The Walk-In Clinic: Changing the Face of Medicine
“Walk-in clinic” is a loosely defined term that can encompass some non-traditional medical care facilities. The common thread, as the name suggests, is the fact that these institutions accept people who come in without an appointment. They can be urgent care facilities that treat immediate medical needs that don’t quite warrant a trip to the emergency room. Or, the term can refer to convenient care kiosks or departments housed within pre-existing businesses. An example would be a pharmacy, supermarket, shopping mall, or drug store that also provides health screening, preventive care, vaccinations, and other services. Depending on how you categorize it, community health centers may also fall within the umbrella definition of a walk-in clinic.
No matter how exactly you define it, one thing is clear: the walk-in clinic is changing the way people in the United States receive medical care and the way they interact with the medical profession. In 1995, there were less than 1,000 medical centers in the United States that didn’t require an appointment. Twenty years later, in 2015, there were nearly 11,000 such facilities. The rapid growth is mainly spurred by the twin factors of convenience and cost. First, most urgent care and retail facilities are open past five in the afternoon, and many are also open on weekends. For people who work regular nine-to-five jobs Monday through Friday, these hours are a huge advantage.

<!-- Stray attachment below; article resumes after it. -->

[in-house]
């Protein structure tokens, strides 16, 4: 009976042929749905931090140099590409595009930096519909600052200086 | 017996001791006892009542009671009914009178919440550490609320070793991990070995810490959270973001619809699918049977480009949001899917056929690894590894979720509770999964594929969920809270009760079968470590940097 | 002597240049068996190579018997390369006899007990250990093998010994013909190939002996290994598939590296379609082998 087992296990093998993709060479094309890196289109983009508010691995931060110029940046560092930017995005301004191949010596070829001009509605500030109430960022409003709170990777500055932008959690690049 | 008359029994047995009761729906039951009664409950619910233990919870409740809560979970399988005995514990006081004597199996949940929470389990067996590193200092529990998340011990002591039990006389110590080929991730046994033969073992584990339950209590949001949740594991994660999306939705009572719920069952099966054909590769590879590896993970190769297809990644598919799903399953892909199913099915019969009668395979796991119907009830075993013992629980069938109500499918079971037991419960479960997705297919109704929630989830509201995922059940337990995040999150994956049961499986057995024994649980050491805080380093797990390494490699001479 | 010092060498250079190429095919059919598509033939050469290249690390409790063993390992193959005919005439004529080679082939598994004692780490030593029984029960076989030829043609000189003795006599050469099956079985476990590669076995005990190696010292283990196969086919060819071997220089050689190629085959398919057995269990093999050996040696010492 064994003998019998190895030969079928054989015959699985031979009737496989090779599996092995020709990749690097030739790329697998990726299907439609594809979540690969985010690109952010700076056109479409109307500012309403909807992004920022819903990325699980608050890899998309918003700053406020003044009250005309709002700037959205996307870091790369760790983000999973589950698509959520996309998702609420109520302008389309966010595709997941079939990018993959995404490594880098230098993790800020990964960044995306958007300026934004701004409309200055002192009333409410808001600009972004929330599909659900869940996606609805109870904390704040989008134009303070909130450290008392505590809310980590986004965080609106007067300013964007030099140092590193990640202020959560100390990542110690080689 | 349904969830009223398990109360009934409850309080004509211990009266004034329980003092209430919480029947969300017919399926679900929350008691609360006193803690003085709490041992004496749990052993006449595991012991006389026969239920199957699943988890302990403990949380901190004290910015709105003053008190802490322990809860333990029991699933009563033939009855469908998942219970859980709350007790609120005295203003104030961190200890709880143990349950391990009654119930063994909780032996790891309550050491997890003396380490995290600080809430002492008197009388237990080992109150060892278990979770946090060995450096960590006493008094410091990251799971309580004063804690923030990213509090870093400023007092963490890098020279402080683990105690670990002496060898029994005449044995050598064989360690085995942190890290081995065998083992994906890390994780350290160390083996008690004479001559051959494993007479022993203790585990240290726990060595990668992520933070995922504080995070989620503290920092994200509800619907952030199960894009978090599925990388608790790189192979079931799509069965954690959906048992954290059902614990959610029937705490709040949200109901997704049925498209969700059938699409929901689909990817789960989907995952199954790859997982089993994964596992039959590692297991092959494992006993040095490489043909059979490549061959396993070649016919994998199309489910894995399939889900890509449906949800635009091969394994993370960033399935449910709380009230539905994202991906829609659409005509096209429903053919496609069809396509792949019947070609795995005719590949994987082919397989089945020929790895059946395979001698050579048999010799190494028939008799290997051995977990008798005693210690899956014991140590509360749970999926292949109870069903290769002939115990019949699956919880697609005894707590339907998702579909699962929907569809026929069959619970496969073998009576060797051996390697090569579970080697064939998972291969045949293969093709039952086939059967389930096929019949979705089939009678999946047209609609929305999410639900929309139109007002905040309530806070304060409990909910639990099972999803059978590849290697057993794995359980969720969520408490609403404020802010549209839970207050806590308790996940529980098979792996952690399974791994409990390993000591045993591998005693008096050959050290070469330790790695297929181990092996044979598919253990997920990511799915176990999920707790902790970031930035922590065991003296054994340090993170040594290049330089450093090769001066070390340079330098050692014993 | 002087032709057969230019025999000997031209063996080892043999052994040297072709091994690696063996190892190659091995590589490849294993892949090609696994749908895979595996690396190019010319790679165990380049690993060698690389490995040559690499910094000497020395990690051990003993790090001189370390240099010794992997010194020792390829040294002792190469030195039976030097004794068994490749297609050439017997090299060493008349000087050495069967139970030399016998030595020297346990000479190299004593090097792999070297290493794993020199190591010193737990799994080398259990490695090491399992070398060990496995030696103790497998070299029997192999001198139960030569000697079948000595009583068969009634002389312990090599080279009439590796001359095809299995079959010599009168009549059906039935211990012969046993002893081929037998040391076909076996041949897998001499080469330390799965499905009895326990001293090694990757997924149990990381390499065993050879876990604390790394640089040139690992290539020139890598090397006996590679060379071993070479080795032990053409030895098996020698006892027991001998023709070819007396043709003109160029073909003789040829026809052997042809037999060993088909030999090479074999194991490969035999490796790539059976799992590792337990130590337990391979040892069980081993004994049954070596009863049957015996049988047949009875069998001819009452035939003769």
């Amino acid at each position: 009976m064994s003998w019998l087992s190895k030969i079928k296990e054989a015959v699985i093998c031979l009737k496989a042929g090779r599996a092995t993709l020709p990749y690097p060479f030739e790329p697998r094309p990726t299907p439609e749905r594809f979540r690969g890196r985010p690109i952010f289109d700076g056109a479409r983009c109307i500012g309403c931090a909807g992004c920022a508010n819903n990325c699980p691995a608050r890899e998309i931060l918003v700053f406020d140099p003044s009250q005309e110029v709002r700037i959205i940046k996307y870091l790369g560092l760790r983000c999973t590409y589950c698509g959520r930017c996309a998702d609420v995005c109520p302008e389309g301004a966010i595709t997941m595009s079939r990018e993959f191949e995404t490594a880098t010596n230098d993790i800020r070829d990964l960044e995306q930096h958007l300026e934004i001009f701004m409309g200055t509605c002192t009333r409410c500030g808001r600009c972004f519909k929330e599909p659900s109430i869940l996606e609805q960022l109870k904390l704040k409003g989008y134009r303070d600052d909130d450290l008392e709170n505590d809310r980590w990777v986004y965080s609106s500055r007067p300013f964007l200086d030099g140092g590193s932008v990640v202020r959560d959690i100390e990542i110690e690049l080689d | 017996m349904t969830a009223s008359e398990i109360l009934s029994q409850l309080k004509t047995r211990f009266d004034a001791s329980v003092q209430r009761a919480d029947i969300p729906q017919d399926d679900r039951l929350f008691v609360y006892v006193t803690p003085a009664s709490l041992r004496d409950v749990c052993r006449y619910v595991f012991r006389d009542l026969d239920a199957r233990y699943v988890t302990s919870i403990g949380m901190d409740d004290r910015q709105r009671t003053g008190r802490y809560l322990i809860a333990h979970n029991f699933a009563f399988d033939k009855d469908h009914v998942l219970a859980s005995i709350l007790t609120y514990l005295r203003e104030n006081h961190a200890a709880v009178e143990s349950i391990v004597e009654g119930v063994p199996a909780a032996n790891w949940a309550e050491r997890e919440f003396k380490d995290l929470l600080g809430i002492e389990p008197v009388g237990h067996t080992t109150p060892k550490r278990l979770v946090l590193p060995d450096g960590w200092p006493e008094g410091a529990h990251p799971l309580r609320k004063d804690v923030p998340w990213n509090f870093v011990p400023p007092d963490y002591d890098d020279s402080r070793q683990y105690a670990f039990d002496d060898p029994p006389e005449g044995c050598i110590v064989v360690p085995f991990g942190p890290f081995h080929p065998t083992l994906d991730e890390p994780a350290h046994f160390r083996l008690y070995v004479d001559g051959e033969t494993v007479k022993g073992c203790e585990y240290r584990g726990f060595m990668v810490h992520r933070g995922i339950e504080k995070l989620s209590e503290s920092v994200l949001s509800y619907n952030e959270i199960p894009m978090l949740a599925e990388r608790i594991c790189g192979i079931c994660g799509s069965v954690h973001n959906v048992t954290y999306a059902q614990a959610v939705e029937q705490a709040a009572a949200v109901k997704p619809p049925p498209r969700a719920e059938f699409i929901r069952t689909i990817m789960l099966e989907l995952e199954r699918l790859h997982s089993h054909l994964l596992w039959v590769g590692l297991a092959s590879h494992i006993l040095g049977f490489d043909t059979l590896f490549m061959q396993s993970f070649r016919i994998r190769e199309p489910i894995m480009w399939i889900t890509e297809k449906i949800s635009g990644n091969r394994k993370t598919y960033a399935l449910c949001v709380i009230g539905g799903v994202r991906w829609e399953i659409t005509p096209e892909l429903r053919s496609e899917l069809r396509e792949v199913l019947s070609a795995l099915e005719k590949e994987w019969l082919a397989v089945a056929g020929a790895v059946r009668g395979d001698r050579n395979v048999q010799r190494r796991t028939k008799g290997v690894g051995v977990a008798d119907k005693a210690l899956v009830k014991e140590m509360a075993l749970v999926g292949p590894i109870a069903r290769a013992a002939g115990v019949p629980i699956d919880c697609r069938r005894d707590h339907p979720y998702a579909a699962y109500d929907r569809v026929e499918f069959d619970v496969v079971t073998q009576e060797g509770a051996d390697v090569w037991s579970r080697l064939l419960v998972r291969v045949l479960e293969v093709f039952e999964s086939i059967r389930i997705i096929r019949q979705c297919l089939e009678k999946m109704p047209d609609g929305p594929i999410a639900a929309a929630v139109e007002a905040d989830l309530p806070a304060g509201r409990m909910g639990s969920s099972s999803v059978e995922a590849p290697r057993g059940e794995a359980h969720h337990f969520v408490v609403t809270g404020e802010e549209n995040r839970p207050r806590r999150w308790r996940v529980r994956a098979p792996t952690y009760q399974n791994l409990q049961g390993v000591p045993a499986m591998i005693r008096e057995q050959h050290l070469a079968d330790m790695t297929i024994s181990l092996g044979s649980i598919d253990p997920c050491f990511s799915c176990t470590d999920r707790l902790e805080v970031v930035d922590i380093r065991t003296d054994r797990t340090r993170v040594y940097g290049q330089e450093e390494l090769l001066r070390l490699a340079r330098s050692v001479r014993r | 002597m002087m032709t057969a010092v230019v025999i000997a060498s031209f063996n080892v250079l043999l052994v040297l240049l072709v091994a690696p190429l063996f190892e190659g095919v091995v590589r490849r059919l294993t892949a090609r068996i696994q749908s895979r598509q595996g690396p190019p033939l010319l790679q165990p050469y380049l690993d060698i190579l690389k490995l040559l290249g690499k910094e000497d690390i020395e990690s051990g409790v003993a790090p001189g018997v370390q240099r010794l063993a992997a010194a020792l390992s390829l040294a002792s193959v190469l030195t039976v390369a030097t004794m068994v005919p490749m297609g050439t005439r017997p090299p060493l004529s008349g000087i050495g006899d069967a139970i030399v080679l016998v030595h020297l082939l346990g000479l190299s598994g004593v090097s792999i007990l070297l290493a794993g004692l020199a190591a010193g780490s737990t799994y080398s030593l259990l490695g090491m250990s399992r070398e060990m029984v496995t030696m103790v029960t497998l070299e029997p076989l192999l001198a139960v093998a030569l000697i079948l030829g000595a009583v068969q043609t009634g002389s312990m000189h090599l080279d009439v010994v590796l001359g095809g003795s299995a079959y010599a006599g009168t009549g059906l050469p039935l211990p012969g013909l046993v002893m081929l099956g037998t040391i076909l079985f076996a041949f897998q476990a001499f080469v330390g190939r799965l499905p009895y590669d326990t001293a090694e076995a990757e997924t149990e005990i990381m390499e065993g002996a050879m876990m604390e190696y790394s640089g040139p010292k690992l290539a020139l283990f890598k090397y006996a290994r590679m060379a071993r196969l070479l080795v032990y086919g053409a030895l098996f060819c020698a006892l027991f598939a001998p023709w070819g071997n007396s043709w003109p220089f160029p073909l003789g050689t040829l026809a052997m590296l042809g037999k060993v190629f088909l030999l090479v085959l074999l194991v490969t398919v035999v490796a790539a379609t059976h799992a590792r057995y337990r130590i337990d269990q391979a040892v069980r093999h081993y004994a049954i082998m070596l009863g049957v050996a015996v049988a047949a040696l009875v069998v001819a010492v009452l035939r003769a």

To see a traditional general practitioner, a patient ordinarily has to schedule an appointment in advance and miss part of their workday to receive care. At a walk-in clinic, a patient has a broader range of hours and can fit their visit around their schedule, rather than rearrange their schedule to accommodate the visit. Further, because many of these medical care centers are co-located with retail locations, patients can tick a few items off their shopping list while they wait. Another convenience is that a person can receive care the same day. With traditional physicians, even regular patients might have to wait weeks before they can get an appointment. For someone suffering from, for example, an ear infection, immediate diagnosis and medicine are necessary to alleviate the pain.
Cost is a more tenuous advantage since both the purpose of the visit and the level and type of insurance coverage can change the calculus. On average, a visit to a primary-care physician runs around $120 while a visit to a retail care center only costs around $75. Urgent care can be slightly more expensive than going to a clinic because they have an attendant MD on hand at all times, and doctors demand higher salaries. A study, however, showed that urgent care is still slightly less expensive when factoring in the cost of prescriptions.